drops right into your lap. If you don’t like it, you can go back to the
_Ledger_ and no harm done. And another thing, the pay is much better.”

As Flash remained thoughtfully silent, Joe added: “If your pictures turn
out well, Clewes may offer you the job on his own initiative. Don’t let
Doyle’s personality stand in your way.”

“I’ll think it over. By the way, how is the Major?”

Joe jerked his head toward the wall behind the bed.

“They have him in the next cell,” he revealed in a low voice. “I’m
telling you that old goof nearly drives me crazy.”

“Not out of his head?”

“You couldn’t prove it by me. He keeps that call bell ringing like a
fire engine! Always wanting this and that. And visitors! If you ask me,
the entire Intelligence Department of the Army has been here to see the
Major.”

“Then he’s connected with the secret service?” Flash questioned in
astonishment.

Joe raised himself on an elbow.

“I’m sure of it, although I never guessed it before. He thinks someone
on the train deliberately cracked him over the head after the wreck. He
claims the fellow tried to steal important papers he carried on his
person.”

“That’s odd, Joe. When I helped him from the wreckage he kept mumbling
something about being struck. I thought he was out of his head.”

“Maybe he still is, but he talks straight enough. These walls are like
paper. I’ve heard him conferring with big-wigs of the Army. They’re out
to get some fellow involved in an espionage plot against the
government.”

“Who is he, Joe?”

“No names mentioned. I’ve been wondering if it might not be that man we
saw in the club car.”

“Povy?”

Joe nodded. “He’s had the reputation of being mixed up in that sort of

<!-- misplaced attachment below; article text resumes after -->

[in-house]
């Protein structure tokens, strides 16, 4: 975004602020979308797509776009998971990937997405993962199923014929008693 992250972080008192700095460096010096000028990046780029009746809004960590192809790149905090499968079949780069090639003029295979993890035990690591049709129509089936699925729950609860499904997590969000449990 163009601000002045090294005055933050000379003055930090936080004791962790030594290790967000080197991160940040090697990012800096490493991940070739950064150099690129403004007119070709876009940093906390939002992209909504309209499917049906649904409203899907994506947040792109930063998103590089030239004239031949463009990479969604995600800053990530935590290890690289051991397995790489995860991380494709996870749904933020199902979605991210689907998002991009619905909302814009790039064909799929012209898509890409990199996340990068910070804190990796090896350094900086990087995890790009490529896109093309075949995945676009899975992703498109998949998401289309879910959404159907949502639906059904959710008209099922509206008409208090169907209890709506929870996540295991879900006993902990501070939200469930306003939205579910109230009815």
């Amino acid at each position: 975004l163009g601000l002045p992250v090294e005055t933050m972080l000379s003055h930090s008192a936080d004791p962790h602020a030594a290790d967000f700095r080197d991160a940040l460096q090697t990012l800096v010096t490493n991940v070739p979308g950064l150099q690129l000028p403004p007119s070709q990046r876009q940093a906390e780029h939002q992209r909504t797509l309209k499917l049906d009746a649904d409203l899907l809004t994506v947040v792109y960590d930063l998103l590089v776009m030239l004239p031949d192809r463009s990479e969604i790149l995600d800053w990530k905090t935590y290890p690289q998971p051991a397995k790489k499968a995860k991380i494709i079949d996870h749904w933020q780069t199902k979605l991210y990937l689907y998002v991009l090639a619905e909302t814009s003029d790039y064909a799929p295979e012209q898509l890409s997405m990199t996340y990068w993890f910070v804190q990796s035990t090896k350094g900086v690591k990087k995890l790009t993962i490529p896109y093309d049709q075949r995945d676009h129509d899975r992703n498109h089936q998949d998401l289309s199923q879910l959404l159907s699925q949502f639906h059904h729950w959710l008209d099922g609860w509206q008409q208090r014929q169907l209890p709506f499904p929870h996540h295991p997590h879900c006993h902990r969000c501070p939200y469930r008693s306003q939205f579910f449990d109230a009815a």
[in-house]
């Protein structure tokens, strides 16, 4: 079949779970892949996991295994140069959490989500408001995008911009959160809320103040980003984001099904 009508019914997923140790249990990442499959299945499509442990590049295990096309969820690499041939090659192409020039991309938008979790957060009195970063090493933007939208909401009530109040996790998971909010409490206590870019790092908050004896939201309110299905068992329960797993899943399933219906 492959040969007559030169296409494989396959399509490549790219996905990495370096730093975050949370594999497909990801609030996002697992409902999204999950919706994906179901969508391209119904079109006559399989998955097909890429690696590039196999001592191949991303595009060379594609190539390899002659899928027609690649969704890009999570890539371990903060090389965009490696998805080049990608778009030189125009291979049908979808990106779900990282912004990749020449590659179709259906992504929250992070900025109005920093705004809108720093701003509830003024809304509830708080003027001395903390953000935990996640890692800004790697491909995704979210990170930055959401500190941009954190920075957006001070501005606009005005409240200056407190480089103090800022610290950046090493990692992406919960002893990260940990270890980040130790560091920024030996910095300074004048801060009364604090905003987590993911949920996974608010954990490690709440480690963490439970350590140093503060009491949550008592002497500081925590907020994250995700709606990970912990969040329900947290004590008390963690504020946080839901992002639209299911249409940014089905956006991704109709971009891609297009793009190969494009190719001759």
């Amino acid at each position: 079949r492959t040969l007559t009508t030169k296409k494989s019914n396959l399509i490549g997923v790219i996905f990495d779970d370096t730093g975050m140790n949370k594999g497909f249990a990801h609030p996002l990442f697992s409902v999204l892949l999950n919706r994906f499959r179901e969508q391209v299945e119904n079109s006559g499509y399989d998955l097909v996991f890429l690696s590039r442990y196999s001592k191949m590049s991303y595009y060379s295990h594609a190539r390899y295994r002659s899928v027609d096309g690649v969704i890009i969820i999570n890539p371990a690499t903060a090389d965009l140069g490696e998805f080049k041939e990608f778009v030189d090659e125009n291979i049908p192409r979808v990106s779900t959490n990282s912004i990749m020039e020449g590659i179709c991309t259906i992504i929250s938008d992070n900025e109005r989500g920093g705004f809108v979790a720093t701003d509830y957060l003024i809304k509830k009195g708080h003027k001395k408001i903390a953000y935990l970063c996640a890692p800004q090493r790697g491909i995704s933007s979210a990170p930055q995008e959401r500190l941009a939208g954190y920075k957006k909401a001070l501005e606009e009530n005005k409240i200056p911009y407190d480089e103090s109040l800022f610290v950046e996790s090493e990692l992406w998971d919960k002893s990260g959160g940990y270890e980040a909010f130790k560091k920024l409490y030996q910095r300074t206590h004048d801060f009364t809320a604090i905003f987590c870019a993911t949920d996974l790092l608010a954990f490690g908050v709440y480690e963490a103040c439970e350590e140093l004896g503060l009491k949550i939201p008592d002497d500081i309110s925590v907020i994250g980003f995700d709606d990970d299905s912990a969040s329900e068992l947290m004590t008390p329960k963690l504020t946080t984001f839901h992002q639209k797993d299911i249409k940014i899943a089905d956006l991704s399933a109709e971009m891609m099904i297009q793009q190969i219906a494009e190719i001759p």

business. Nothing ever was proven against him though.”

“Povy seemed to be interested in Major Hartgrove on the train. But he
couldn’t have been the one—”

Flash broke off quickly. George Doyle stood in the doorway.

Returning with the tooth paste, the sound technician had approached so
quietly he had not been heard. His attitude was that of a person who
suspected he was the object of discussion.

Conversation became general. Within a few minutes the two visitors took
leave of Joe.

“I’m holing in over at the hotel,” Flash remarked. “Before I leave town
I’ll drop around and see you again.”

“I’ll be here, too, until I hear from Clewes,” added Doyle. “So far I
haven’t had any assignment.”

They shook hands with Joe, and quietly closed the door behind them. As
they went down the hall, Flash could not keep from directing a curious
glance toward Major Hartgrove’s room.

The door stood half open. A man in military uniform sat with his back to
the corridor. Major Hartgrove, reclining in a wheel chair, also was
plainly visible. As Flash stared at him, the Major returned the steady
gaze.

“Someone you know?” asked Doyle.

“A man I helped at the time of the wreck,” Flash explained briefly.

As they passed on, the signal light over the Major’s door winked in
rapid succession. Flash smiled, recalling Joe’s remark about the army
man’s demand for constant service.

The two cameramen reached the elevator and were entering it when an
attractive nurse came quickly after them.

“One moment please,” she requested in a muted voice.

They both waited. Doyle straightened his tie and twisted his face into a
wasted smile. The pretty nurse gazed at Flash as she spoke.

“Major Hartgrove wishes to speak with one of you,” she said. “He doesn’t
know the name. However, he means the young man who aided him in the
wreck.”

“I guess that must be me,” acknowledged Flash. “My name is Jimmy Evans.”

“Then will you please come with me?”

The nurse turned and walked back down the corridor. Flash and George
Doyle both followed.

“You didn’t tell me you were a hero,” the technician said jokingly.
“Maybe the Major is going to pin a medal on your chest!”

At the door of Room 67, the nurse paused. She smiled apologetically at
Doyle.

“Do you mind waiting outside?” she requested. “The Major expressly
requested that he wished to see Mr. Evans alone.”



                              CHAPTER VII
                          _A HINT TO THE WISE_


As Flash entered the bedroom, a stocky, middle-aged man in a captain’s
uniform, turned to face him. He regarded the young man with an alert,
penetrating gaze.

Major Hartgrove, his head and leg swathed in bandages, sat in a wheel
chair by the window. He too appraised the visitor.

“You wished to see me, sir?” Flash inquired.

The Major nodded. “Captain Johns,” he said gruffly, “this is the young